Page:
Friday 11 May 2012

Podding whilst plodding

Running podcasts have come a long way since I first dabbled with the concept a few years ago. Initially I found them quite annoying, frustrating and even a little bit dull. I guess there's a lot more choice now - maybe it's the new blogging - and little more sophiscated than someone gasping down your ears and dishing out training advice.

I've always liked to listen to something when I out for a long run or recovery jog - usually music or the radio. I've even listened to a few books. Now I'm hooked on two podcasts series.

Firstly, the more general Talk Ultra, which is presented by Ian Corless and Ian Sharman and available free from iTunes every fortnight

It's really high-kicking stuff. The presenters themselves have a wicked collection of ultra-running accolades - the Sharman of the Ians ran 12:44 for a 100-miler. Which is rediculous! Coupled with conversations with the highest calibre of ultra-runners, it's pretty serious. If anything - and this is not a criticism - some of them are just too good to be entertaining. Factual and inspiring, yes, but sometime it's a little hard to relate to some sh*t-hot American talking about wheatgerm shots, organic puffs and mountains in their back garden when I chewing on Tesco Value Midget Gems (which incidentally, rock!) and dodging the junkies in Partick.

It is truly fantastic that they have - just for fun - pulled together amazing content and advice from the legends and elites, which you can enjoy at your leisure for free. Although so far I've found a few new additions to my bucket list.

Then on the same theme, but with slightly different feel, there's JK's West Highland Way Race Podcasts.  I like the light-hearted and homely contrast.  I'm definitely more of a spit 'n' sawdust pub, rather than a plush wine bar kinda gal. And when I buy newspapers at the weekend I buy the Daily Mail (her Majesty's finest - obviously!) and a rag for some dumming down.   Now, I'm not suggesting that JK's Podcasts are the audio equivalent to a red-top journalism.  On the contrary.  But I do think they'd get the people's choice award.  Mike Raffen summed it up the tone when asked in his interview about a running mantra he confessed to writing "Don't be a dick" on his hand. Can you imagine the sports' global superstars toeing a start line with that little inked reminder :-)  According to google translate, Kilian's mantra would be "No seas un pene"
It's simply runners of all abilities talking about their love (and fear!) of running and racing – regardless of how fast/slow/long they run.  It's not necessarily just for runners either.  It's for anyone who’s interested or involved in ultra-running – even from the sidelines.   And not just West Highland Way running either. OK, there’s a bias (the clue's in the name), but that’s becoming more slight as we move through the episodes. You don't even need to live anywhere near the West Highland Way or have any inclination to ever step foot on it.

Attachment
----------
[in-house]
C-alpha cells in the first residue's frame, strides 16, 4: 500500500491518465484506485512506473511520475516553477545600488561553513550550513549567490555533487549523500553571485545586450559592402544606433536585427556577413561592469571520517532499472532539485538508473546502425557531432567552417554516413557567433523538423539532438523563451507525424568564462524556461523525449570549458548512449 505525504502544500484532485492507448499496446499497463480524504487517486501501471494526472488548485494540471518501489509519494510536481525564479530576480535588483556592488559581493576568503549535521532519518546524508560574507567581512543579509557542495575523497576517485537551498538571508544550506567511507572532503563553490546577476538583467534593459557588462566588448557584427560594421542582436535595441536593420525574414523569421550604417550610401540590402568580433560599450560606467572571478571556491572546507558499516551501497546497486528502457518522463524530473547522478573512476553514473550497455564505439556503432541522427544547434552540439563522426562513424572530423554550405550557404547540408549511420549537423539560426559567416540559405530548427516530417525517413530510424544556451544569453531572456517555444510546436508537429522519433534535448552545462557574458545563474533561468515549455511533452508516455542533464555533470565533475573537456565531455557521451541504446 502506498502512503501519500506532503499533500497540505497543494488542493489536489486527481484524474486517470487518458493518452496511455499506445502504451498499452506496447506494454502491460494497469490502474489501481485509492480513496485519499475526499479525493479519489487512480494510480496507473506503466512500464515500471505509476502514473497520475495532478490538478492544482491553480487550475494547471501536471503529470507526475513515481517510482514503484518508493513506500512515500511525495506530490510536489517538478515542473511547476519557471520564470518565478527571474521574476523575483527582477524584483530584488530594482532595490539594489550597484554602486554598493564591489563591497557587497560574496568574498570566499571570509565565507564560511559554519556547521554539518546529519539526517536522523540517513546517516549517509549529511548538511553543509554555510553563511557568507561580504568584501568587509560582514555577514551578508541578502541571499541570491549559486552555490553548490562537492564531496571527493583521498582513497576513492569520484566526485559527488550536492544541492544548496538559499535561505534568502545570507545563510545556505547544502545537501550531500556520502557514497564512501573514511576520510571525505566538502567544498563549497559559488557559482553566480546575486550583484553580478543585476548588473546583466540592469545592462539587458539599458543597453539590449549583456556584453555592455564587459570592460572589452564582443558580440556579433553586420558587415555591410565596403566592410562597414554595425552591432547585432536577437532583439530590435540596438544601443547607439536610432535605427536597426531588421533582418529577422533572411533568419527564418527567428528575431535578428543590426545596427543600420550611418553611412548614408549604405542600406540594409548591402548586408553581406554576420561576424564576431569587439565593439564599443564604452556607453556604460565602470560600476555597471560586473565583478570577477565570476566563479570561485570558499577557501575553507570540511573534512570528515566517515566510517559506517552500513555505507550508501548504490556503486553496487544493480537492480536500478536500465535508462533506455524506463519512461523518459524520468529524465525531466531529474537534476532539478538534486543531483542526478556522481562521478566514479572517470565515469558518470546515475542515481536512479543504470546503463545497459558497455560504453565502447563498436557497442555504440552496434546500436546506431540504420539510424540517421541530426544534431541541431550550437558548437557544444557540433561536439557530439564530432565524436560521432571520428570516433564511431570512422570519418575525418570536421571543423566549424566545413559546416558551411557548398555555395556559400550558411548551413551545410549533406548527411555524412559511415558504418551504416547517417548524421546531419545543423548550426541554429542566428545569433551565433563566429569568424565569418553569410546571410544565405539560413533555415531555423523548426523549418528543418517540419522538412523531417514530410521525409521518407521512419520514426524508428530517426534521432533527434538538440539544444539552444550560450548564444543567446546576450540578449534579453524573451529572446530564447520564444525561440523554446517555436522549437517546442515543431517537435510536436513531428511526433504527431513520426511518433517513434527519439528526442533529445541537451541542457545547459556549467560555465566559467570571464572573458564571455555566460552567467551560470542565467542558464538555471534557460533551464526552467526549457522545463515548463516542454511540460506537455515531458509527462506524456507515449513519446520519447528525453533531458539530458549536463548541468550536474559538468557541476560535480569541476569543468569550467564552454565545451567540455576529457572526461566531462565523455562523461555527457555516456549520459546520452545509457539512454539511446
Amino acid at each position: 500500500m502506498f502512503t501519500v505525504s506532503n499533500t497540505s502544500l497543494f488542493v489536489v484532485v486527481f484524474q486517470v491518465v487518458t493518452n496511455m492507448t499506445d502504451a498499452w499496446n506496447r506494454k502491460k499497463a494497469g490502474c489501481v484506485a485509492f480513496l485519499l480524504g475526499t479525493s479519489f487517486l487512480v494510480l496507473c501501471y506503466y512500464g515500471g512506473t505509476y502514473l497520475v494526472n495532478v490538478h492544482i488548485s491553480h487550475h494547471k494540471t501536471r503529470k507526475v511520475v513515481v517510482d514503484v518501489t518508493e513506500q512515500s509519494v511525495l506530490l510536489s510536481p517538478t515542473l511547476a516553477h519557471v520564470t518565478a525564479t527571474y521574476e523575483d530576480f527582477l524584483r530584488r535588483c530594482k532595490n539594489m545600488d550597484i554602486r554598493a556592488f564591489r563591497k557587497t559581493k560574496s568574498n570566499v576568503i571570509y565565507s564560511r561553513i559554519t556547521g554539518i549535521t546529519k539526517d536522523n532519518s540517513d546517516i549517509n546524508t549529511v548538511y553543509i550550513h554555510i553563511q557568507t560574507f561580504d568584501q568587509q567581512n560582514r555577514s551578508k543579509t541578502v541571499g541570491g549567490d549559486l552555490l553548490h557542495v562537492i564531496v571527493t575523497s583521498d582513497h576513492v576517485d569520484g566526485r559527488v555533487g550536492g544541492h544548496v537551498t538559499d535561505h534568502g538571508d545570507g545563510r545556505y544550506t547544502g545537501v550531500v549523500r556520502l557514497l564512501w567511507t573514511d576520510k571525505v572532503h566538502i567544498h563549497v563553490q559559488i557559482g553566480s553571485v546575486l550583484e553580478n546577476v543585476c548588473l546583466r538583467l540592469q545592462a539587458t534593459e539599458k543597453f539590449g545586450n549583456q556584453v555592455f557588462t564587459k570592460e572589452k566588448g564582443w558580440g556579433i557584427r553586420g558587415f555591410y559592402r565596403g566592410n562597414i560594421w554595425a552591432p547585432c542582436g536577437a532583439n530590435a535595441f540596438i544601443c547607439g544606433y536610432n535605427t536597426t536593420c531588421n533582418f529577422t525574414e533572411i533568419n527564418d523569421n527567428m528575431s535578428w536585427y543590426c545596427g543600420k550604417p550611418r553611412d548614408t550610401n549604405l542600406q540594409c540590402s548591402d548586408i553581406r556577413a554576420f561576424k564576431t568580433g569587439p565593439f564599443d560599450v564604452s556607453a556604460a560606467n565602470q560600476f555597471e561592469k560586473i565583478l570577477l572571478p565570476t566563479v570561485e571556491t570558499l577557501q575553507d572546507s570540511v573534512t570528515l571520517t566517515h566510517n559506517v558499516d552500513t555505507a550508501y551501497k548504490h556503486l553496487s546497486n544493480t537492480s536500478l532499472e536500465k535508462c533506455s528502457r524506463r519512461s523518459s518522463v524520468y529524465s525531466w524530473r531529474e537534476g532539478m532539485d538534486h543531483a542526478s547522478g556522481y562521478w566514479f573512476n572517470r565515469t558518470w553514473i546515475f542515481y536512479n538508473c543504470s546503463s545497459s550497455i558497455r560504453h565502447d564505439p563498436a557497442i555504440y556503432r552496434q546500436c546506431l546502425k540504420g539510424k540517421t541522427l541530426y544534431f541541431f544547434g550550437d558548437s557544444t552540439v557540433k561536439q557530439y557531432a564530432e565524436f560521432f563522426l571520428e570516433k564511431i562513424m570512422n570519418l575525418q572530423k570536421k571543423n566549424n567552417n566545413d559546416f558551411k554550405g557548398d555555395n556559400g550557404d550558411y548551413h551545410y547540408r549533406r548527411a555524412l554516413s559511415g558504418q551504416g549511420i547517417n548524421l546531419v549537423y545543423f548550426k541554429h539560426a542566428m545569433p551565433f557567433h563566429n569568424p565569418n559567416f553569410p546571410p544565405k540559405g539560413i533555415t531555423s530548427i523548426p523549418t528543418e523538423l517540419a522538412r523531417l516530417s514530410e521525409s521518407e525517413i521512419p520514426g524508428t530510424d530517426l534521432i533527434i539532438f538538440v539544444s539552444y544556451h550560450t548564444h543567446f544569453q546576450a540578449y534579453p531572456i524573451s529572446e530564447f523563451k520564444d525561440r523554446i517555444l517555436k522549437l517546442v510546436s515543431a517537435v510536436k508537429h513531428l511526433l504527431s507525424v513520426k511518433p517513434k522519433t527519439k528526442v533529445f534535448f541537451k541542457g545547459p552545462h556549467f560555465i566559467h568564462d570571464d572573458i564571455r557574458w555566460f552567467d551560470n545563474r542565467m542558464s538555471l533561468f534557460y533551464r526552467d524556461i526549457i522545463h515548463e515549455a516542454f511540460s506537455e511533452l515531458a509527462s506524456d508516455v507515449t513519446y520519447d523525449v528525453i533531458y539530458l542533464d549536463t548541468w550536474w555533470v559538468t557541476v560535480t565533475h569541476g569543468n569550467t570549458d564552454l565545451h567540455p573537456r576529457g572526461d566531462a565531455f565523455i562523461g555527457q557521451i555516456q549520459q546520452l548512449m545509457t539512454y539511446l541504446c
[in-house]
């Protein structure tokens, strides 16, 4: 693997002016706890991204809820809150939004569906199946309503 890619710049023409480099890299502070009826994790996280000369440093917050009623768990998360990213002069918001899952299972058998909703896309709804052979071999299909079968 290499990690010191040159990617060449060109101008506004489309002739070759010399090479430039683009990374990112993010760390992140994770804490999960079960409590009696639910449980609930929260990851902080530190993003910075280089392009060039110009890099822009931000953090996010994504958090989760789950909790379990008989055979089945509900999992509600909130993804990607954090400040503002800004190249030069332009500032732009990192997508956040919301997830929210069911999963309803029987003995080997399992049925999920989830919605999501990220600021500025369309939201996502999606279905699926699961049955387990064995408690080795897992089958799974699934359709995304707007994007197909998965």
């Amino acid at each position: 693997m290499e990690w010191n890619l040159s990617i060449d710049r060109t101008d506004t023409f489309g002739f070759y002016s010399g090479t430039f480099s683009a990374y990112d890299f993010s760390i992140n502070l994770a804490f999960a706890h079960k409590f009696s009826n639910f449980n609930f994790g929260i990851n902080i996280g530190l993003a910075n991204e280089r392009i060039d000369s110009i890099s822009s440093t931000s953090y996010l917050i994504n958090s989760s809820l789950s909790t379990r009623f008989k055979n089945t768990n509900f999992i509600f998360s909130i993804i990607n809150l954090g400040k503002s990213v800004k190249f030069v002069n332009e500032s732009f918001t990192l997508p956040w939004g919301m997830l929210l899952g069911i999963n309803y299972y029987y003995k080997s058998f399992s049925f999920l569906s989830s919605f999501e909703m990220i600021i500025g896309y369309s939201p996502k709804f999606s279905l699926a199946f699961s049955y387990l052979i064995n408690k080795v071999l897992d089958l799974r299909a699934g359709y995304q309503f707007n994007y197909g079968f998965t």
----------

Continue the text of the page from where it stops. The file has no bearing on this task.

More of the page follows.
There's lots of little gems of downright hilarity, along with lots of analytical wisdom and insights from those who have been there, done that and got the crystal goblet.  Granted, my opinion might be a little biased as I know most (actually, I think, all) of the runners/supporters/organisers featured.  Some bits are laugh-out-loud hilarious.  Often not the best when listening while running in public places.

Whether you need a big dollop of Fiona/Pauline spirit and enthusiasm, want to hear Sonic and the Crazy German splashing about in puddles, the domestic disturbance that is Lee and Dave (Lee is the domestic and Dave is disturbed) or advice from stalwart Duncan Watston on how to run 95 miles on a digestive biscuit and water from steams. Things are a bit more sophisticated since he set the ball in motion back in 1985, but to hear him utter "so, I gave up whisky" is worth it for the comedy value.

There are interviews with first-timers, multiple goblet holders, nutritional and medical advice, dealing with DOMS and injury, tips on gear and training, breaking through the pain barrier, coming out the other side, the magic of the course, back-up pointers and blogpost of the week.

From ultra-running's finest to ultra-running's funniest, both podcasts get a thumbs up from me.  Just be careful where you listen to them.  I was on a country road mindlessly absorbing the inspirational chat between Dr Andrew Murray and Donnie Campbell when I pracitcally dived into a hedge.  Forgetting of course the interview was conducted in a moving vehicle - with passing traffic - and I wasn't actually in danger of being moved off the road.

The West Highland Way Race podcast MP3 versions are available here or you can download them from iTunes.

Episode 15 features yours truly. Although don't expect too much.


John Kynaston said...

Thanks for the recommendation!

I think I'll add 'as recommended by ultra running star Debs Martin-Consani'

Glad you are enjoying the podcasts.

Have you listened to Sharon's yet?

Debs M-C said...

I'm saving the GM's for my race. Might save me calling her in the middle of the night for moral support :-) I've heard great things about it, so I'll keep it for a low point.

Subversive Runner said...

Domestic disturbance!! Lol!!!!! (and that's laugh out loud, NOT lots of love....I'm not a politician ;-) )


Robbie Drummond said...

Thanks for the recomendation Debs. Really enjoyed JKs podcasts very inspirational. Straight 6 hours in the garden on Sunday flew by! Best of luck for next weekend.